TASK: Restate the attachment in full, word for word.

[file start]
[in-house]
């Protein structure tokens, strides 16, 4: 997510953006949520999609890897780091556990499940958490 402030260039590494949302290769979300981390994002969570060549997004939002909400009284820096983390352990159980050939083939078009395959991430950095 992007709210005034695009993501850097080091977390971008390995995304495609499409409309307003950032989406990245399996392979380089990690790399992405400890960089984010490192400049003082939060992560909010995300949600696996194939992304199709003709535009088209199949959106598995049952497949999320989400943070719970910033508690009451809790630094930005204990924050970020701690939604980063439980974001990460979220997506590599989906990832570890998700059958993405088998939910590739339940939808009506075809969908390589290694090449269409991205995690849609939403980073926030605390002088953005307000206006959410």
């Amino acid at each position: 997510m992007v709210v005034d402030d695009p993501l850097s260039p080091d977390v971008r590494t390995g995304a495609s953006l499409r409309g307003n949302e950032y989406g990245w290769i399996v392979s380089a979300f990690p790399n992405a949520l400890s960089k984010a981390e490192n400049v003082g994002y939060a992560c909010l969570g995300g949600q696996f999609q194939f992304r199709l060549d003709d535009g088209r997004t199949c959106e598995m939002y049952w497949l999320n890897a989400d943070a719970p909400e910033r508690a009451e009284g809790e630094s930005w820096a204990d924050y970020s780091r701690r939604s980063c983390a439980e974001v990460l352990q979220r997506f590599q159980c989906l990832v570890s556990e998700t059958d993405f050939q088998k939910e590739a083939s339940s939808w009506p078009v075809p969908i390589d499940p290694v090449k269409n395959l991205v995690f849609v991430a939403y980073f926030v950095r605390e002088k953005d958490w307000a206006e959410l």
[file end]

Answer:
[in-house]
């Protein structure tokens, strides 16, 4: 997510953006949520999609890897780091556990499940958490 402030260039590494949302290769979300981390994002969570060549997004939002909400009284820096983390352990159980050939083939078009395959991430950095 992007709210005034695009993501850097080091977390971008390995995304495609499409409309307003950032989406990245399996392979380089990690790399992405400890960089984010490192400049003082939060992560909010995300949600696996194939992304199709003709535009088209199949959106598995049952497949999320989400943070719970910033508690009451809790630094930005204990924050970020701690939604980063439980974001990460979220997506590599989906990832570890998700059958993405088998939910590739339940939808009506075809969908390589290694090449269409991205995690849609939403980073926030605390002088953005307000206006959410």
């Amino acid at each position: 997510m992007v709210v005034d402030d695009p993501l850097s260039p080091d977390v971008r590494t390995g995304a495609s953006l499409r409309g307003n949302e950032y989406g990245w290769i399996v392979s380089a979300f990690p790399n992405a949520l400890s960089k984010a981390e490192n400049v003082g994002y939060a992560c909010l969570g995300g949600q696996f999609q194939f992304r199709l060549d003709d535009g088209r997004t199949c959106e598995m939002y049952w497949l999320n890897a989400d943070a719970p909400e910033r508690a009451e009284g809790e630094s930005w820096a204990d924050y970020s780091r701690r939604s980063c983390a439980e974001v990460l352990q979220r997506f590599q159980c989906l990832v570890s556990e998700t059958d993405f050939q088998k939910e590739a083939s339940s939808w009506p078009v075809p969908i390589d499940p290694v090449k269409n395959l991205v995690f849609v991430a939403y980073f926030v950095r605390e002088k953005d958490w307000a206006e959410l």